Conscious interactions

Living and loving with awareness implies caring deeply about other people in our lives, whilst at the same time remaining detached and releasing any sense of ownership; speaking out when there’s injustice, but doing so with non-judgement. It requires us to use our skills and knowledge honestly to interact to the best of our ability, fully aware of the energetic and practical consequences of our thoughts, emotions, actions and words, and with personal responsibility for the choices we make.

Even when we feel mistreated and undervalued, rather than contracting or retaliating, the goal is to respond by remaining open and giving. When in the throes of personal or inter-personal conflict, if we manage to continue living and loving with an open-hearted awareness we will both demonstrate the degree of our integrity and ensure that energy continues to flow through our subtle body as well as through our life circumstances, instead of the energy becoming stagnant.

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Free-flowing energy is essential if we are to remain healthy during stressful times and if we are to facilitate the best possible energetic conditions capable of ushering in change and improved life circumstances. Moreover, living and loving others and ourselves with conscious awareness can bring us a greater sense of peace and empowerment.

Modified extract from my book “She Who Is Unto Herself”

Photo c/o bykst on Pixabay

Moving through limiting life circumstances

GirlJoy’s physical support system had crumbled again, and the way ahead in her life remained blocked. Gino, who shared Joy’s need for a subtle balance between movement and stability, recognised her struggle. “Remember that you can find strength from spiritual sources,” he said to her compassionately in one of her moments of deep disorientation. “You yourself have told me that the physical is transitory. When your exoteric support structures have disappeared, you can access your power from the esoteric.”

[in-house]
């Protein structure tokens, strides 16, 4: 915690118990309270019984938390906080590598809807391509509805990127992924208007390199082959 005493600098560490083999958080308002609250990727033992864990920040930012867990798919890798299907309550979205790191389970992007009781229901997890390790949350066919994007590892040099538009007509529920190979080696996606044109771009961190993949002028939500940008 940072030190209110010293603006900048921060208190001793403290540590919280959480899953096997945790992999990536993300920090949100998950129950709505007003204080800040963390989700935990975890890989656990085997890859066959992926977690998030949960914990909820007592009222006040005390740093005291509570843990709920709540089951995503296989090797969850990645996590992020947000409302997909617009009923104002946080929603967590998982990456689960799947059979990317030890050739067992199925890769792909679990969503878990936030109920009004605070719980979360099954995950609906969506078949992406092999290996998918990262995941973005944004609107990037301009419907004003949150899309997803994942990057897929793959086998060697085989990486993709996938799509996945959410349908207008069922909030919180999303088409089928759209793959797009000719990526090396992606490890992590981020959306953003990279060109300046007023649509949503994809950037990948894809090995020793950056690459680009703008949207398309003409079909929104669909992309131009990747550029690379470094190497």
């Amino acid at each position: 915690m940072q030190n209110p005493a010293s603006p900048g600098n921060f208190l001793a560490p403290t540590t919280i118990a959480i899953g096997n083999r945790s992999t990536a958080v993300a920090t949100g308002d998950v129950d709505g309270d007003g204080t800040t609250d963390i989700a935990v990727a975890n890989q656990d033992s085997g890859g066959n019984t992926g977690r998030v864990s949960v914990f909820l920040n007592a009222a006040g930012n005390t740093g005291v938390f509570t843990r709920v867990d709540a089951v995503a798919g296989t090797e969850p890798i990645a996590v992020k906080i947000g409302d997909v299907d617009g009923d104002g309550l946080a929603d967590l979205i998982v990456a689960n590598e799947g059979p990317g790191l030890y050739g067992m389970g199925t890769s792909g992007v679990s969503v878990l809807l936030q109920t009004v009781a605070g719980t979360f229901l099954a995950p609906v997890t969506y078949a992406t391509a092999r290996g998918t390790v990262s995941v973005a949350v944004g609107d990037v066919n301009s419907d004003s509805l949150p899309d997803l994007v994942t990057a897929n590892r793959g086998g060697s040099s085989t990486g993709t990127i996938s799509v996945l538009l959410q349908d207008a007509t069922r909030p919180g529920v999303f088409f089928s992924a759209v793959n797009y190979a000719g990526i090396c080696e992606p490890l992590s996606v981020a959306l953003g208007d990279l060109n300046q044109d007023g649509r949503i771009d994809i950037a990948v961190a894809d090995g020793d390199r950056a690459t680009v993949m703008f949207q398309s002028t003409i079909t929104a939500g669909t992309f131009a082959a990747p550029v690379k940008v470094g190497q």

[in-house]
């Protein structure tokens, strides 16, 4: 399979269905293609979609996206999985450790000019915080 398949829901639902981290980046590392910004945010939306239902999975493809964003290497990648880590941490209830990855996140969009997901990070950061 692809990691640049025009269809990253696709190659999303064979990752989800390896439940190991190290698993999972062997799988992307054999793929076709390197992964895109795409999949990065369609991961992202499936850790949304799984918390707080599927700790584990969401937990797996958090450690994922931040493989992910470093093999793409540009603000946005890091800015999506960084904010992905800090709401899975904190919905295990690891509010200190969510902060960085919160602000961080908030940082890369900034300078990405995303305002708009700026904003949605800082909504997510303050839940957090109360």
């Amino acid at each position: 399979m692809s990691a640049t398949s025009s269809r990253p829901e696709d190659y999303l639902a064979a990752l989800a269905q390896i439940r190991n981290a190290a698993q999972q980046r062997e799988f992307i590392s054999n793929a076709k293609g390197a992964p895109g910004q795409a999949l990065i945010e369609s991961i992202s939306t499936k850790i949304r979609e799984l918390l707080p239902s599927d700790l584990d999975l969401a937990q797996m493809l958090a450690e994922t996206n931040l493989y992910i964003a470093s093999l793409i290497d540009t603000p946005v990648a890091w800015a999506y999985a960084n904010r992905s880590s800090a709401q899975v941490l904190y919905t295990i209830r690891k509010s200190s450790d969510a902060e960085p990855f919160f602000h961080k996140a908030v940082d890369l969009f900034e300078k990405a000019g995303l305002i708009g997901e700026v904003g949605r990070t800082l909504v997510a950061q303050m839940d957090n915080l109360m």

Although Gino’s words revealed no new perspective to Joy, they greatly aided her to find a point of balance. Gino was aware of the subtle dimensions of life. His support was crucial to her because he was able to advise and encourage her without dragging her back under the veil of illusion.

Joy found her breakdown hard to accept because she had believed that she’d learned to hold the high ground over her emotions in any situation. Instead, she discovered that the vicissitudes of life were still able to provoke bitterness and depression in her. Maybe breakdowns are always a part of life? Perhaps what’s important is how we respond to them? Joy was aware that even in the depths of this current crisis a feeling of purpose lay just below the surface of her gloom. She recognised that her faith was growing stronger, enabling her to reorient herself more quickly after a breakdown than in her younger years. Continue reading

Swiss Bubbles Saving Lives & Livelihoods

Hotels have been advocating the responsible use of towels for years. Hang them up if you’re willing to use them again, or leave them on the floor for a replacement. But what about the complimentary soaps? The ones hotel guests leave behind after checking out even if they’ve hardly been used?

SapoCycle SoapsThanks to the Basel-based SapoCycle Foundation hotel soaps throughout Switzerland are now being recycled in a way that not only benefits the environment, but also saves lives and provides jobs. That’s definitely amazing enough to put a smile on my face!

Dorothee and Rudolf Schiesser set up SapoCycle in 2014, and already more than 40 hotels across Switzerland are contributing solid soap bars to the program on a regular basis. Moreover, 25 Swiss hotels from the AccorHotels Group have just joined the scheme.

Participating hotels are responsible for collecting the used soap bars and sending them on to SapoCycle partner WohnWerk. This organization takes care of the recycling, thereby creating jobs for disabled people in Switzerland.